Electrosurgical instrument for ablating endocardial tissue
An endocardial electrosurgical catheter for locating and subsequently ablating ectopic foci in cardiac tissue comprises an elongated flexible tubular catheter sized to permit its being routed through the vascular system and into a cardiac chamber of the heart. The elongated catheter includes at least one pair of spaced bipolar sensing electrodes near its distal end whereby depolarization signals develop within the heart can be picked up and transmitted over electrical conductors passing through the lumen of the tubular catheter body to be applied to a EKG monitor. Also extending through the lumen of the tubular catheter body are a pair of conductors whose distal ends may selectively be made to project from or be retracted into the body of the catheter. A RF voltage from an electrosurgical generator may be coupled to the proximal ends of the wires and when the uninsulated distal ends thereof are extended so as to pierce into the myocardium, the RF voltage may be used to destroy the cells comprising an ectopic focus.
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I. Field of the Invention
This invention relates generally to electrosurgical apparatus, and more particularly to a catheterlike device capable of being routed through the vascular system and having a first set of sensing electrodes for mapping ectopic foci within the myocardium and a second set of bipolar electrodes which may be used to ablate myocardial tissue to remove such ectopic foci.
II. Discussion of the Prior Art
Natural cardiac pacing, under normal circumstances, begins with depolarization of sinoatrial (S-A) node which spreads an electrical impulse from its location in the right atrium across to the left atrium and downward towards the ventricles. The depolarization wave reaches the transition zone between the atrium and the ventricles where the atrio-ventricular (A-V) node or junction is located. When this node fires, the impulse is passed down the Bundle of His, between the right and left ventricles, and into the right and left bundle branches, each branch supplying one ventricle. These bundle branches then divide into finer paths of conducting tissue which spread from the inner to the outer surfaces of the heart and which are referred to as the Purkinje fibers. These fibers feed the depolarization impulse into all portions of the ventricular myocardium. Certain tachyrhythmias can be traced to the existence of ectopic foci. For example, atrial tachycardia may result when an alternative pacemaker focus in the atrium, i.e., a focus other than the S-A node, fires at a higher rate than the S-A node. If the ectopic foci is in the ventricle, it may lead to ventricular tachycardia and more seriously to ventricular fibrillation.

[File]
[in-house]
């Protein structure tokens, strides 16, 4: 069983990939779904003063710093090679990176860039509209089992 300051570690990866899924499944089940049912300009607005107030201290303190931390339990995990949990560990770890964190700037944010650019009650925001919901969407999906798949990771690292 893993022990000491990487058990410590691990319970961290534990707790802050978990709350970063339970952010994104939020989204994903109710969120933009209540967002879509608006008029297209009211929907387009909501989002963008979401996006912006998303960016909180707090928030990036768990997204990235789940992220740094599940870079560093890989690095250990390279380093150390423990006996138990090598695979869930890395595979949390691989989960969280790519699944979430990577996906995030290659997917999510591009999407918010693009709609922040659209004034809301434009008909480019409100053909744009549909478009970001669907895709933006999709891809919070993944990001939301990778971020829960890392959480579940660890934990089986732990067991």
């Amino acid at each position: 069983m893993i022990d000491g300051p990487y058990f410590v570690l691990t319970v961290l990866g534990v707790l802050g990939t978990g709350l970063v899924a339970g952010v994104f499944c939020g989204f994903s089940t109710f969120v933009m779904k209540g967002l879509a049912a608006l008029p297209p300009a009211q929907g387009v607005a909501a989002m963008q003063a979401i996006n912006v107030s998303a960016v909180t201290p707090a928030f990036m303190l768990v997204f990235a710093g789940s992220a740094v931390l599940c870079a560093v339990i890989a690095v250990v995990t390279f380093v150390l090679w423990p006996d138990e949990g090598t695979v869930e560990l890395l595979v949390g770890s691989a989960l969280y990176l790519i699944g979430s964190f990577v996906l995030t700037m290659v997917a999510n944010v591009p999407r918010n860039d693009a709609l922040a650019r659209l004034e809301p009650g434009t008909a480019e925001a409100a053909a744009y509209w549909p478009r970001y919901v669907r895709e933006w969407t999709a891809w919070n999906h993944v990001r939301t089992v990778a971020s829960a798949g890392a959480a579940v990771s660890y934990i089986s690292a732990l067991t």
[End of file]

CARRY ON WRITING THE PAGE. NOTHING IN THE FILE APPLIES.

A number of drugs are available for treating ventricular tachycardia and other ventricular arrhythmias, such as lidocaine, quinidine and procaineamide. Beta-blocking drugs, such as propranolol, may also be used where there is an excess of either sympathetic nervous activity or adrenal secretion.